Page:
Salt Lake County's 11 elected officials got a pay raise Wednesday of between $2,000 and $2,300 annually, only to see the salary increase canceled hours later in a confusing double about-face.
The no raise means elected officials will serve until at least next June at the same annual salaries they got this year - $50,568 for the county clerk, surveyor, treasurer, recorder and assessor; $55,752 for the auditor and sheriff; and $58,536 for the attorney and three commissioners.Wednesday morning, Commission Chairman Mike Stewart said he wanted "to set the record straight," clarifying that elected officials next year would get the same 4 percent merit pay raise granted to county employees by next year's $220 million county budget.
But that contradicted pronouncements made earlier this month during the commission's budget adoption process, when Stewart had said elected officials would not get a raise.
By Wednesday afternoon there had been more backtracking, and Stewart said elected officials would not get a raise after all because the public may not have understood that next year's pay hike was intended for elected administrators as well as county employees.
"It just doesn't look like it was a clean process," Stewart said Wednesday afternoon. "The issue would be better addressed in June."
June is the month commissioners make any necessary midyear adjustments to the county's budget. The raise could be reconsidered then, but that's also the month commissioners set the county's tax rates for 1989. And if tax rates go up - no matter what the reason - it would be politically very difficult to give elected officials a raise.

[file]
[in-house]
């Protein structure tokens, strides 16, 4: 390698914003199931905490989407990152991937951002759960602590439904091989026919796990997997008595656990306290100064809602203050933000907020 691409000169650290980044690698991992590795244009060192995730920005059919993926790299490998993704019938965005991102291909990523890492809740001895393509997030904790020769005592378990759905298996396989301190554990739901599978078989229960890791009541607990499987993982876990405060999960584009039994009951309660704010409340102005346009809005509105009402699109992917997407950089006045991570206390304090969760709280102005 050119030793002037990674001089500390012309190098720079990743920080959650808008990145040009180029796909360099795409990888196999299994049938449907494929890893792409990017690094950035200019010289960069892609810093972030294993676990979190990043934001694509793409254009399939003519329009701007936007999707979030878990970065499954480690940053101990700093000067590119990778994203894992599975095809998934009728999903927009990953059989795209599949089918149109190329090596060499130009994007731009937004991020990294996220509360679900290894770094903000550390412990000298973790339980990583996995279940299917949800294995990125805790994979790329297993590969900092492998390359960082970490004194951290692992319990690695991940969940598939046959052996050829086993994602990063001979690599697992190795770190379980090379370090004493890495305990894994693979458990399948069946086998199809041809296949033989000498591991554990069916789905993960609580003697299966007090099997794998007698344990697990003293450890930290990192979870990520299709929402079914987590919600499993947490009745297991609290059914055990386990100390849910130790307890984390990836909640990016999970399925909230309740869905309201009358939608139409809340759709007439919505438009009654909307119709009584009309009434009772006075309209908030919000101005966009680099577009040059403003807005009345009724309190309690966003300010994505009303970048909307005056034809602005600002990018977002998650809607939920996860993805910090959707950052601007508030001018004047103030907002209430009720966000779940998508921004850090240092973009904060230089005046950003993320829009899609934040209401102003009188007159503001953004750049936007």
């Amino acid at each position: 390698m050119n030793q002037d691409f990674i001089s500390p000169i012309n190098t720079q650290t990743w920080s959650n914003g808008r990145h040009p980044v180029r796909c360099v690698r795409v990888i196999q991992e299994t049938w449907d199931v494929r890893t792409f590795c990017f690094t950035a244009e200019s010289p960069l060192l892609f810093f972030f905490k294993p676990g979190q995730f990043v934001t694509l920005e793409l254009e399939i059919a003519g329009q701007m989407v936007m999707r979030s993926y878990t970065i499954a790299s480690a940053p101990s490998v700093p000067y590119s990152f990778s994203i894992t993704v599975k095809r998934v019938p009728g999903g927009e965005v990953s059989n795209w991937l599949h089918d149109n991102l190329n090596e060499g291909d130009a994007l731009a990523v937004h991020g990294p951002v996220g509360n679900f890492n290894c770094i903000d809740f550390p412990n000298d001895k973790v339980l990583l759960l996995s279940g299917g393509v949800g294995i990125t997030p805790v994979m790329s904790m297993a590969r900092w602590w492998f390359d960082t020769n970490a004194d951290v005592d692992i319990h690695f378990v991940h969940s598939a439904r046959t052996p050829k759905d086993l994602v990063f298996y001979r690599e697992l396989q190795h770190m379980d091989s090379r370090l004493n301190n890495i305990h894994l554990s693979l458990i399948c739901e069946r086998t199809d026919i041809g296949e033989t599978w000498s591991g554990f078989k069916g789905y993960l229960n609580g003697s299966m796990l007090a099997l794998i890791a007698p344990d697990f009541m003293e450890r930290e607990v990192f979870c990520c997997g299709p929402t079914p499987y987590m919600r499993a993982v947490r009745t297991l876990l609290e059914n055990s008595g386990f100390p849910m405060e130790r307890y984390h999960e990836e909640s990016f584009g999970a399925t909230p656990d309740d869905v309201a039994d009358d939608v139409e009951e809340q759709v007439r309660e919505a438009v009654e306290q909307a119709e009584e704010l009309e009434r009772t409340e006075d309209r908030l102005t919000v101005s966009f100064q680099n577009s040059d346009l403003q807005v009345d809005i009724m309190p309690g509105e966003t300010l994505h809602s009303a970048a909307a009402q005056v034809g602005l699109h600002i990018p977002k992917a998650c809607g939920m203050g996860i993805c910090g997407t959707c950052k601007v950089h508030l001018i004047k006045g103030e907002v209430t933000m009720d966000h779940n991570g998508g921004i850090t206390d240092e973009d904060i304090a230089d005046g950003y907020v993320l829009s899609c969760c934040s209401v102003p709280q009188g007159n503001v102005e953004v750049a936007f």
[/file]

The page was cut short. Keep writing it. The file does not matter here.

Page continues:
However, 1989 county budget projections show a tax increase in June is very unlikely, unless county voters approve a general obligation bond issue - and the tax increase to pay it off - needed to build a new jail.
What's more, the total $24,000 that a 4 percent raise for elected officials would cost taxpayers already had been built into the adopted 1989 budget. So if commissioners intended all along for elected officials to get the 4 percent raise, what got them into this on-again, off-again pay mess?
Stewart said it was confusion over the public notice for the county's public hearing Dec. 9 on the budget. The hearing notice as published in local newspapers announced that a raise for elected officials was proposed in the 1989 budget.
But Stewart said he and other county officials mistakenly thought proper notice of the pay hike proposal was not included in the newspaper announcements. That led him and others to believe the raise could not be granted to elected officials.
Consequently, the officials' raise was not noted on the public hearing agenda, and Stewart made the public comment that officials would not get a raise.
Later, when it was pointed out that public notice had indeed been given, commissioners debated whether to grant elected officials the raise. But the reign of confusion that brought about Wednesday's flipflops ultimately caused commissioners to decide against the raise, for now at least.